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‘The Fall Guy’ Review: Ryan Gosling and Emily Blunt Sparkle in an Action-Comedy With Heart

The protagonist of David Leitch’s entertaining new action-comedy The Fall Guy doesn’t have many complaints about life as a stuntman. Sure, he does most of the hard work for half the recognition, but Colt Seavers (an ace Ryan Gosling) gets hype about jumping out of helicopters, diving off balconies and performing other dangerous physical feats that make movies look cool. He’s not an adrenaline junkie; he just understands the critical role stuntmen play on set.

Colt has been a stunt double for Tom Ryder (Aaron Taylor-Johnson), an international superstar with a lethal combo of arrogance and insecurity, for six years. The two share the type of sacred bond that’s only possible with someone who is paid to risk major injury and possible death for you.

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At the beginning of The Fall Guy, Colt, through voiceover, walks us through some details of his life. He excitedly introduces his colleague Jody Moreno (Emily Blunt), an aspiring director whom he recently started dating. The pair’s affair is, in Colt’s words, basically the stuff of movies.

It’s devastating when the near-perfect conditions of Colt’s life crumble after a stunt gone wrong. Fast-forward 18 months and the bruised stuntman is single, depressed and working as a valet who regularly takes wheatgrass shots.

In The Fall Guy, inspired by the 1980s TV series of the same name and written by Drew Pearce (Fast & Furious Presents: Hobbs & Shaw, Hotel Artemis), Leitch uses his personal experience to shape a compelling ode to the craft that started his career. Before he helmed John Wick and Atomic Blonde, the director was a stunt double for Brad Pitt for a decade. He met the actor on Fight Club and spent the early part of his career helping Pitt backflip, roundhouse kick the bad guys, pull off of a sophisticated casino heist and confront his wife who is also secretly an assassin.

Leitch’s expertise and appreciation for stuntmen adds an endearing layer to the enjoyment of The Fall Guy, which premiered at SXSW. The director indulges in major and minor stunts, staging plenty of scenes with cars rolling over to escape exploding bombs and characters escaping choke holds from people determined to kill them. In each of these moments, Leitch strikes a balance of showmanship and mechanics. He teaches audiences to appreciate the number of people it takes to pull off a car crash or a human torch stunt. The action sequences in The Fall Guy vary, but each one offers a level of gripping precision.

More than a year after his unplanned retirement, Colt gets a call from Gail (Hannah Waddingham), a producer who is helping Jody direct her feature debut. She begs Colt to join the team as a stuntman. Buoyed by the possibility of rekindling his relationship with Jody, Colt flies to Australia. His return to the field is at once epic and awkward. He reunites with an old friend (an underused Winston Duke), who now serves as the production’s stunt coordinator, and has a series of uncomfortable run-ins with Jody.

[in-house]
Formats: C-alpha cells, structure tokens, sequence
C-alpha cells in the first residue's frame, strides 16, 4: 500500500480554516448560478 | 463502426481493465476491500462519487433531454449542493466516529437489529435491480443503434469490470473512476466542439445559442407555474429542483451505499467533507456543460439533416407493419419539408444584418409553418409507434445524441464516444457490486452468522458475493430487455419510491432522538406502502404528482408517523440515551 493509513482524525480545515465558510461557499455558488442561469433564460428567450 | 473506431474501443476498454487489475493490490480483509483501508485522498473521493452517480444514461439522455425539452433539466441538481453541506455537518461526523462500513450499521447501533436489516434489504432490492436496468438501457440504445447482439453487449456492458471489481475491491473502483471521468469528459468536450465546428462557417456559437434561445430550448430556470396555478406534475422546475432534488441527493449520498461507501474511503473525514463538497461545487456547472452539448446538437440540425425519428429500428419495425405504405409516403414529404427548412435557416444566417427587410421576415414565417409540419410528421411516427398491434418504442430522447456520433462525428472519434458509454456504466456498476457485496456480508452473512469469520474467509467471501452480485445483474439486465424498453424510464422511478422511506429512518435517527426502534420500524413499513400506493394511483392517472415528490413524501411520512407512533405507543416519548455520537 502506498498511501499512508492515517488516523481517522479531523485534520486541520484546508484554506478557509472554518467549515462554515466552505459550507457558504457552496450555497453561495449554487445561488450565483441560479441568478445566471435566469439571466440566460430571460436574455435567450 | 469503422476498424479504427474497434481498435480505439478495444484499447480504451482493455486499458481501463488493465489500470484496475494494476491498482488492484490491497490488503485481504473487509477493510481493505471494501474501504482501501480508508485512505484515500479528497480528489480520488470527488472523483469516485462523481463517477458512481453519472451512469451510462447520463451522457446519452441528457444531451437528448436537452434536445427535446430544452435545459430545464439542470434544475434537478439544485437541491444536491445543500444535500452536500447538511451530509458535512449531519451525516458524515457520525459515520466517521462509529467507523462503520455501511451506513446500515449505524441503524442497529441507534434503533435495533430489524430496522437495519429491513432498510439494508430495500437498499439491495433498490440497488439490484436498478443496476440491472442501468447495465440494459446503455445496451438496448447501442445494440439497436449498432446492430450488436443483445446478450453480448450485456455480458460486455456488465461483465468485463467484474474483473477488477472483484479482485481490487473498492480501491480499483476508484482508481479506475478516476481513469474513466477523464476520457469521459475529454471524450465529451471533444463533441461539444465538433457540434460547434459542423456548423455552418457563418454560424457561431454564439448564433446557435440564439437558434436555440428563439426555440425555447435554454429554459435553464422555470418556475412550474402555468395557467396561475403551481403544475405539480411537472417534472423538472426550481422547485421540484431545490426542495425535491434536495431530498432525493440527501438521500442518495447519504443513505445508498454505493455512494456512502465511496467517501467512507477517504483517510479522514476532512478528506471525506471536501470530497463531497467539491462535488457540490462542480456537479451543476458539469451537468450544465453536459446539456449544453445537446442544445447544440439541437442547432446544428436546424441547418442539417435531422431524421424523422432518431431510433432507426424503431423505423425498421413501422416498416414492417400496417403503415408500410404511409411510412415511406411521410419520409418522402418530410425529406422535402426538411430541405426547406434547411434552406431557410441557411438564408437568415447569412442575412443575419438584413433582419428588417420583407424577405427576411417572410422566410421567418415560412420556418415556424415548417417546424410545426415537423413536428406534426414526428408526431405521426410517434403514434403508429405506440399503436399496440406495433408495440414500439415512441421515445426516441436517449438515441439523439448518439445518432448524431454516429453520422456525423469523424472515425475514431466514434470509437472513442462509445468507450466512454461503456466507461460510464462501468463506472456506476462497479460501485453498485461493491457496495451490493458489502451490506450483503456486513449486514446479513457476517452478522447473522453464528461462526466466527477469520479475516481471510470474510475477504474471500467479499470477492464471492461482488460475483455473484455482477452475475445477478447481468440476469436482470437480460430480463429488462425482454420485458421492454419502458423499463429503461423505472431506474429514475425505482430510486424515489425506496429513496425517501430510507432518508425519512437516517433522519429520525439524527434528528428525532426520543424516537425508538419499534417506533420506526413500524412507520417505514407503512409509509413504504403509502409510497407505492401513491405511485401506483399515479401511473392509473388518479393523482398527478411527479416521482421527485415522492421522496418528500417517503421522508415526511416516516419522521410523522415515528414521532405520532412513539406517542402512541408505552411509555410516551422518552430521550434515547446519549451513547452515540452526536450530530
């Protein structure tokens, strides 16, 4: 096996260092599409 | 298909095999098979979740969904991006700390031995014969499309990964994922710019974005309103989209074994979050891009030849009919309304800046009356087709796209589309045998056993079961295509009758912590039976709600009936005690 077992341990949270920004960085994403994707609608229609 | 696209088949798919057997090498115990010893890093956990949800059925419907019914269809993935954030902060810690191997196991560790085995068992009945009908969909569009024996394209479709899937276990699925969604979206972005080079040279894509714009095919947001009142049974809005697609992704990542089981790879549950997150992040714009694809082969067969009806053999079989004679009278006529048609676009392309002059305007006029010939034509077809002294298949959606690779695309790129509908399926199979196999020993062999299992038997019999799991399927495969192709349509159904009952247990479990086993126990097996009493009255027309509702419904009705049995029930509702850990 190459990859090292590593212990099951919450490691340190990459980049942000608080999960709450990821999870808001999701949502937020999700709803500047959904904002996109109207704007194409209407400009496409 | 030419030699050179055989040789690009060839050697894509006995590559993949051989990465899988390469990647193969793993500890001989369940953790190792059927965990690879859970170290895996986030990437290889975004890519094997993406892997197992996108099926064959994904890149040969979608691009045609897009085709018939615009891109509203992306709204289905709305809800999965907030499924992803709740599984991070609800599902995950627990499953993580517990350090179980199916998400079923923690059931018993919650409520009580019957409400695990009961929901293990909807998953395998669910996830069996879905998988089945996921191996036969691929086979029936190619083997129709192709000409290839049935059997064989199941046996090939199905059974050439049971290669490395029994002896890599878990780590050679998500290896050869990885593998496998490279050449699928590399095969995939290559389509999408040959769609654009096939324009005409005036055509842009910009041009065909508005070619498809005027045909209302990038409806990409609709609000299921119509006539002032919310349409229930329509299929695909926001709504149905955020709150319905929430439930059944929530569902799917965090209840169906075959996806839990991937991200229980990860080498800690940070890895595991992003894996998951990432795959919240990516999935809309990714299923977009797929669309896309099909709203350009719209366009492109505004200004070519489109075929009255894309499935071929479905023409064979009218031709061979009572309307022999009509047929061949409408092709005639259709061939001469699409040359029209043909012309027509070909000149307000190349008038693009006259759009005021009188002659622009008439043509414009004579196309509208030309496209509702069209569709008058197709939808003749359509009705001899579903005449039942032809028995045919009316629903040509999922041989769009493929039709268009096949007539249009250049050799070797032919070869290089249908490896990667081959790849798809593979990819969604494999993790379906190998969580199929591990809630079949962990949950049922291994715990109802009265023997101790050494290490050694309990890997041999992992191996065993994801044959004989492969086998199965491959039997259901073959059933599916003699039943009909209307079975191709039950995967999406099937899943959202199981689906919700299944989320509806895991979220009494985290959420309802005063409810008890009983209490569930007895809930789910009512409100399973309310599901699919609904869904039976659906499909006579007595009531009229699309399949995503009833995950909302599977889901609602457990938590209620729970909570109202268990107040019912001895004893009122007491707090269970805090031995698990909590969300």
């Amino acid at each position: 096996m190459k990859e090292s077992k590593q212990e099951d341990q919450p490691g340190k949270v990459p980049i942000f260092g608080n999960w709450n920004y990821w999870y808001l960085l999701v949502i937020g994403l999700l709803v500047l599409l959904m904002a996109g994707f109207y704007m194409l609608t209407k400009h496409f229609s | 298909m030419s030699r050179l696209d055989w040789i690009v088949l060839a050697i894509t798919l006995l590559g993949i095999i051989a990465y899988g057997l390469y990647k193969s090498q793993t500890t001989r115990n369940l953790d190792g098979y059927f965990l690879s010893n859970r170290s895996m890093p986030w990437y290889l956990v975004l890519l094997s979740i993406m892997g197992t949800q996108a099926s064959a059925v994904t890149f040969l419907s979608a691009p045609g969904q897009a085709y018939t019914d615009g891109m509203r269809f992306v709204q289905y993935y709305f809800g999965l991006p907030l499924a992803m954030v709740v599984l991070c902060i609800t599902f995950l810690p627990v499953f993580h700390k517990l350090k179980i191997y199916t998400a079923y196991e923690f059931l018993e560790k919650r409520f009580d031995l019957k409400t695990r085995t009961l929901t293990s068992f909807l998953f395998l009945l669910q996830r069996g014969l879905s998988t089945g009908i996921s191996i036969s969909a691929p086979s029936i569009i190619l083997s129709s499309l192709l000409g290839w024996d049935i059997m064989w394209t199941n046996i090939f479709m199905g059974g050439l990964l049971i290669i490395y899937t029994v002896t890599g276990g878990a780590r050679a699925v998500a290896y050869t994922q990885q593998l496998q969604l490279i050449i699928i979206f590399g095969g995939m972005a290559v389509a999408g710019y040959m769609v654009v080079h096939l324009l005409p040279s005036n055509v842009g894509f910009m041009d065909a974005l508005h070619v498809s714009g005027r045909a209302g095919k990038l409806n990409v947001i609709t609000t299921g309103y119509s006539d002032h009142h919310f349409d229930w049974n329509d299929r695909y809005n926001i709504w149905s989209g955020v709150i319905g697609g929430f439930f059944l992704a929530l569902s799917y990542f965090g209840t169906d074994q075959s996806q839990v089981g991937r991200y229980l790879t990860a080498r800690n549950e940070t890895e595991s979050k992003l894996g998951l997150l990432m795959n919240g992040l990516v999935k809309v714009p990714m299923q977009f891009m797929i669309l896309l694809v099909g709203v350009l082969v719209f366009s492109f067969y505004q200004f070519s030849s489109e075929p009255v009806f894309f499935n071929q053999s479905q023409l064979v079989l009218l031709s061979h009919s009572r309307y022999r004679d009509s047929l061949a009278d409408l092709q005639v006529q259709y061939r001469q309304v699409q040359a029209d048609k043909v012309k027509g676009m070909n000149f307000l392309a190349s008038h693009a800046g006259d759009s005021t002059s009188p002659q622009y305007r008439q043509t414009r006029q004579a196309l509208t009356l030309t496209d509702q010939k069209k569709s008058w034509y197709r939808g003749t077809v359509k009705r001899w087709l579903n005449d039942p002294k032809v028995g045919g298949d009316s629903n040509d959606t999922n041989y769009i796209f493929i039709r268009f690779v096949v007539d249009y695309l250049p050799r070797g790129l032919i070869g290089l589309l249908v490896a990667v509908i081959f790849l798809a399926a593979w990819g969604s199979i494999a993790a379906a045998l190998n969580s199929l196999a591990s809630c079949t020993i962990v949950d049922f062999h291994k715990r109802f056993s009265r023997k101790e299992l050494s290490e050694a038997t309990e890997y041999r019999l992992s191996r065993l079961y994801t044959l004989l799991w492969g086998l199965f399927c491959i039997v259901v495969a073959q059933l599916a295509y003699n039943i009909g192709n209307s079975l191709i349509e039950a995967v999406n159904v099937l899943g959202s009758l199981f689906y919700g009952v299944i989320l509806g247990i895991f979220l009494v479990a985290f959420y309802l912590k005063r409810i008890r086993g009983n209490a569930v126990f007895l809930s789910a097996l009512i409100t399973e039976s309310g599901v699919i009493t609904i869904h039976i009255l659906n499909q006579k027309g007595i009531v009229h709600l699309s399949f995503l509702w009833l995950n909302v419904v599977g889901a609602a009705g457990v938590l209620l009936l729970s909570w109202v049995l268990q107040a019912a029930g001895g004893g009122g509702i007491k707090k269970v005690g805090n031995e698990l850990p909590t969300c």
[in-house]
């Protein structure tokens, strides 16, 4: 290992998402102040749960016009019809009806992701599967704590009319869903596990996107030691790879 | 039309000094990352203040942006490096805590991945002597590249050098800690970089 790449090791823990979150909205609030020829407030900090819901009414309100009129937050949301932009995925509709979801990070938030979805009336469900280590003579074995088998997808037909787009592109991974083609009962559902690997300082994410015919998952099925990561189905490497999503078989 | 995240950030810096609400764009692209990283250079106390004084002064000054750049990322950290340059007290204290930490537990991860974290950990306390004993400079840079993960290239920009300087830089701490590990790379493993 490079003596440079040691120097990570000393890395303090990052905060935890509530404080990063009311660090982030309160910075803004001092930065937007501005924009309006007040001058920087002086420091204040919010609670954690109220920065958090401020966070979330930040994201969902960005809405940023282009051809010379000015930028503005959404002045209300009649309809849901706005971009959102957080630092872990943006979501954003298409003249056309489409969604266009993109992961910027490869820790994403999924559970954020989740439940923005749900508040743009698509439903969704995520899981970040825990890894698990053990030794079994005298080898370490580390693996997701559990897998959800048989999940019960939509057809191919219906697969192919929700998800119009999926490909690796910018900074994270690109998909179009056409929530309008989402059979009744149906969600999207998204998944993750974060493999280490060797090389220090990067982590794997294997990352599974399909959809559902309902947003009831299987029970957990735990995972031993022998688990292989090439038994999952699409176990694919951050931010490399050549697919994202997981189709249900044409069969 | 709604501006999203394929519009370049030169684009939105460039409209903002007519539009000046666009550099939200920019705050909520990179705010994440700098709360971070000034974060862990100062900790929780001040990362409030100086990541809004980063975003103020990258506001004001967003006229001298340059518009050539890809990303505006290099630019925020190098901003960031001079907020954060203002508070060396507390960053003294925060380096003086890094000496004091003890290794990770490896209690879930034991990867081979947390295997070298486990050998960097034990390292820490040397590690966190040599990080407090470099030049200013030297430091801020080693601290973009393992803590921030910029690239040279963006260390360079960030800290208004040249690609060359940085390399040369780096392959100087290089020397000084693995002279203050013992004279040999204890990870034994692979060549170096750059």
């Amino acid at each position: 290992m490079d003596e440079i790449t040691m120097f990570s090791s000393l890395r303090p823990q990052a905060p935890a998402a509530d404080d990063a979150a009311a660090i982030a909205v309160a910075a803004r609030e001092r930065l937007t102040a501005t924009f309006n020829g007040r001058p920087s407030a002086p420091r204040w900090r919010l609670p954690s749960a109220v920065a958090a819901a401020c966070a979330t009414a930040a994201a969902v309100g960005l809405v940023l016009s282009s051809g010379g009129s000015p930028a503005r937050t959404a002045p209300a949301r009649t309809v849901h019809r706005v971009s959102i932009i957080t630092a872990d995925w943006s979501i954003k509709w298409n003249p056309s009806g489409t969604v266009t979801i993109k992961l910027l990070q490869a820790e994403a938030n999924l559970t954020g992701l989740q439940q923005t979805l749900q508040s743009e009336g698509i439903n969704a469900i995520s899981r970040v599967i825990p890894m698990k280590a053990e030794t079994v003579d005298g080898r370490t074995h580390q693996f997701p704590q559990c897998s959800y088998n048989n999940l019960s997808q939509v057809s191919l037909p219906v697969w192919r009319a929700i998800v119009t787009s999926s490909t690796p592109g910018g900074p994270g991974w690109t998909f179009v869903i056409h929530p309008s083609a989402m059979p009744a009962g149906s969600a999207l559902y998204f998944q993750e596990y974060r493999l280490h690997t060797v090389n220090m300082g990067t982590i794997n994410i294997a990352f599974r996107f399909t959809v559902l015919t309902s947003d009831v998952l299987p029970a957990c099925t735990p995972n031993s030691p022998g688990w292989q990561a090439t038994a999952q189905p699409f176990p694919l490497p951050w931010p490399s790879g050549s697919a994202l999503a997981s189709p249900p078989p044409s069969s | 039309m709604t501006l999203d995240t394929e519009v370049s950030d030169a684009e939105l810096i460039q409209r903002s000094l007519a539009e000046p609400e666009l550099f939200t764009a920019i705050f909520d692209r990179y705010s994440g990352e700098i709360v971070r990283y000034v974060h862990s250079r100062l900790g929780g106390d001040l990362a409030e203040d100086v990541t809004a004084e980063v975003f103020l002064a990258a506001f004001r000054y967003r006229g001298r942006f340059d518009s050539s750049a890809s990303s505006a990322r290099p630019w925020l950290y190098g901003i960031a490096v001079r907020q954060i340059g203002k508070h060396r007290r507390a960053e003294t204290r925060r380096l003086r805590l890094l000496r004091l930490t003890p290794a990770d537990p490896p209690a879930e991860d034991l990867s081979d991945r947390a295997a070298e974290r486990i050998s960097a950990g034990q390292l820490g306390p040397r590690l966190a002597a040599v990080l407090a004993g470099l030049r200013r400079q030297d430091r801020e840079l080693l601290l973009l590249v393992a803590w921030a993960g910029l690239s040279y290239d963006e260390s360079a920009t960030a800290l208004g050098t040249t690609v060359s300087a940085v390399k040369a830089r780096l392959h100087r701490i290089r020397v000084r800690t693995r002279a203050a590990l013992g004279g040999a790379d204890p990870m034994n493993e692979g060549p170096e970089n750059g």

Charming performances from Gosling and Blunt, coupled with their strong chemistry, make The Fall Guy a true delight. Gosling gets to exercise his comedic chops again here, channeling bits of Barbie‘s Ken in Colt. He pulls audiences close to the emotionally reserved stuntman who’d rather reach for a movie quote than express himself. Blunt not only flexes her own comedy muscles, she also stretches her character, preventing frenzied creative Jody from becoming too one-note. Some of the funniest scenes in The Fall Guy involve the two confronting issues in their relationship under the pretense of discussing Jody’s screenplay. Her debut, Metal Storm, is a big-budget space Western about a cowboy and alien whose intense romance ends abruptly. It’s a clear metaphor for her unresolved issues with Colt; their conversations revolve around nailing the third act.

As Colt figures out his relationship problems, he embarks on a journey to find Tom. Soon after the stuntman arrives in Australia, he learns that the action star and lead of Jody’s film has disappeared. With the help of his friends and later Gail’s assistant (a too-brief appearance by Stephanie Hsu), Colt traverses Sydney looking for clues and putting his years of stunt training to use. The information he collects from sneaking into hotels and impersonating Tom to access wealthy underground clubs reveals a wider and more sinister conspiracy. It’s around this point that weaknesses in The Fall Guy‘s narrative emerge — loose threads and nagging questions about the larger motivations behind some anti-Colt feelings.

Still, between car chases and psychedelic drug-influenced fights, Colt also gains a greater understanding of himself and his emotions. What ultimately makes The Fall Guy a rare good time among big-budget studio products is its genuine heart.

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